My schedule for this semester!
Lookit! Ain't it clean?

It's been a long time since I've written here. Nine weeks interning, two weeks in Colorado and three weeks camping put me away from this site for a while. I've made many things between then and now, and now I can write about it! On to the projects. 

As the school year began, I found myself frustrated with scheduling. My schedule is simple enough. I plugged it into my calendar, memorized it, and voila. (Except that I keep going to the wrong room. Someone put one of my SparkE classes on the CivE floor.)

But, I'm living in a house with a few others and want to keep track of their schedules, too. I want to know when they'll be free for events and whatnot. 

Launch Timer

The countdown, showing a positive time.
Doesn't it look cool?

Last night, NASA sent LADEE, an atmospheric observation satellite, to the moon. Satellites are pretty cool. It launched from Virginia, about 100 miles from Lafayette college. A satellite that I can see going to space is much cooler. 

Last night, some friends and I headed to Pardee, a great big building with a tall south-facing windows. We burned a few hours playing games and waiting for the launch. I decided to code a little something. 

Gamma Logic Gate Simulation

Wait a minute. Is gamma not a thing? You have alphas, then betas. So my first proper release will be named gamma. Deal with it.

Anyhow, I've cleaned up the simulator a lot since last time. There are a ton of new checks, and some new features, too. Inputs, for instance, will remain associated with Outputs even if a second output is dragged through the binding area.

As far as new features, the simulator now includes grid spacing (Gates jump to line up with each other, so you get pretty right angles). By default, Gates are 30 pixels across. Setting their inputs to be 1/4 of that height apart from each other allows for a grid spacing of 7.5 pixels. There are a few modes: by default, a grid's drawn, and grid spacing is enforced. The grid and spacing can both be disabled, though, for a cleaner mode (no grid drawn) and a freeform one (no spacing enforced).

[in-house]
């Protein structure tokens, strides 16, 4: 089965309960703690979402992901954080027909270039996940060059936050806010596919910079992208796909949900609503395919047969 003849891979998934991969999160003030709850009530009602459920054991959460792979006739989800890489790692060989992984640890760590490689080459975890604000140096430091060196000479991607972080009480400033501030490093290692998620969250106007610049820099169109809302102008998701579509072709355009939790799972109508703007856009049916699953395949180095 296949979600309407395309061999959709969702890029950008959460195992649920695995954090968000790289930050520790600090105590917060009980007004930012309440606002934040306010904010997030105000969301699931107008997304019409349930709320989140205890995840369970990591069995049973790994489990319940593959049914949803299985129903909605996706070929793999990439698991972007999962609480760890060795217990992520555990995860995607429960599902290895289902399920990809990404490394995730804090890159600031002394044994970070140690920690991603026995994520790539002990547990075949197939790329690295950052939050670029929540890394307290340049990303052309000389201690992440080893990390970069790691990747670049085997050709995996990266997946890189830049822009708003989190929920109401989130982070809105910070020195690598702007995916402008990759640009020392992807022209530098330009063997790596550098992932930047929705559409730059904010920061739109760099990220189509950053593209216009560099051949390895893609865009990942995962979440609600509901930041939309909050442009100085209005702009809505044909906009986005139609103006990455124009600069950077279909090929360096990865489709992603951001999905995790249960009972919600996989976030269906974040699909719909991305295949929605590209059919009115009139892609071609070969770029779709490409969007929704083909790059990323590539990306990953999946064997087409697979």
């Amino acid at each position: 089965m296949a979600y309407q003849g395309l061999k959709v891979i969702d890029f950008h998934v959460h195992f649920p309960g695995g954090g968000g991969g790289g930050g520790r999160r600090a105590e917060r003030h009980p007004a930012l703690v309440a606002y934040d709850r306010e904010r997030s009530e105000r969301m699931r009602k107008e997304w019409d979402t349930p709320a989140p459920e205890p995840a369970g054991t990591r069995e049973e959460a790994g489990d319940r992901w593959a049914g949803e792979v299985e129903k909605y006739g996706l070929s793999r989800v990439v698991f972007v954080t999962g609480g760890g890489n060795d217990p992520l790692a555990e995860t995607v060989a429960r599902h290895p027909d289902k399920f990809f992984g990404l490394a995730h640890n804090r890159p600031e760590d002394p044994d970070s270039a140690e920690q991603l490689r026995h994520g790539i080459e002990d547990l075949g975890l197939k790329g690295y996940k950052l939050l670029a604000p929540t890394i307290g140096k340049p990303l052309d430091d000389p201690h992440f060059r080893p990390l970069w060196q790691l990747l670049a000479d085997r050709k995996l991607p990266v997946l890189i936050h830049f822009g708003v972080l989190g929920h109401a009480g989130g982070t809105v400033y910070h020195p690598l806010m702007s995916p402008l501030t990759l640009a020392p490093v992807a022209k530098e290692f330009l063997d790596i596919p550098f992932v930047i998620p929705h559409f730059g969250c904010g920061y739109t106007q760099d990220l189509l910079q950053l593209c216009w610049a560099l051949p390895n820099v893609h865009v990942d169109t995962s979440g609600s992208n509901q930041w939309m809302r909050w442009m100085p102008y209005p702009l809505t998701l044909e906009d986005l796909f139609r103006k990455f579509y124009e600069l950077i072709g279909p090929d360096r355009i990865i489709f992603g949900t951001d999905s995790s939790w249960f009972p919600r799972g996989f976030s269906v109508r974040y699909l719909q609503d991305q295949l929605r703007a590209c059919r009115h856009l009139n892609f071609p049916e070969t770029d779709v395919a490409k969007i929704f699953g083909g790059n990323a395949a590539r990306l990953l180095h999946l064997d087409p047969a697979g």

One bug down!

I had Gates reassociate their hotspots whenever the gate moved. I also reassociated hotspots whenever they were moved. Problem is, Hotspots are placed relative to Objects, so they never move. The exception is the tail end of the wire. So, the Hotspot on the wire's tail associated fine, but the one connected to the head was never told to reassociate, so it would never connect to anything. Adding a few lines to tell the head to associate too worked perfectly.

Wires are now bidirectional and working!

Working simulation!

This year, in digital circuits, I learned about digital circuits. Surprise. This year in CS, I learned about subclassing, data structures, and program flow. Together, I made a logic simulator.

Fundamentally speaking, digital circuits are made up of discrete components. Ganged together, these simple components are capable of realizing complex tasks.

Beta Logic Gate Simulation

This weekend, I decided to throw out my previous logic simulator and make a new one based on what I'd learned. It's still in beta, but I got it to simulate an SR latch, and I'm proud. I'm going to sleep now, but wanted to tell the world about my success. Latches are awesome.

Reading this diagram: Red is false, green is true. The triangles are inverters; the blazes are OR gates (I'll pretty them up later). The flags on the right are inputs; the flags on the left are outputs. The green circles are inputs and outputs - the points where gates associate with each other. They're only shown for debugging.

More later. I promise.


I'm still looking for a decent logo. Eventually, I hope to use a stylized blue brick. That name has a story behind it, and it evokes tinkering, so I'm keeping it. (This site was Rock Lizard for a spell, cause that's what Evan and I wrote.) One idea I had before invoking the new name way a yin-yang type thing. (As the favicon illustrates, I like little mathematical graphics.)

Alpha Logic Gate Simulation

In ECE211 (that's Digital Circuits I, for those of you who don't go to Lafayette), we've been working with digital circuits. Surprising, right?

I was frustrated that I needed to draw out these complicated circuits by hand, and that the paper never gave me any helpful feedback. So I decided to write a logic gate simulator, using my favorite language for graphics, Processing.


This is a personal site, for logging the various projects and such that I do. Since it came online last month, I've been working to brand the site to bring it away from default Drupal. Creating a theme helped, but I'm still using default icons. I want some sort of logo to identify things I make as my work, but I'm not sure what. In short: branding a site takes time.

In the meantime, I wrote a short Processing sketch to generate a cool looking favicon, which I may replace after deciding on a logo. The sketch draws a throbber (like the one that YouTube shows as it loads), which is pushed to the left as its drawn. The result is a fading helix.

A static version of the favicon on the left, and the animated version should show on the left side of the address bar or tab.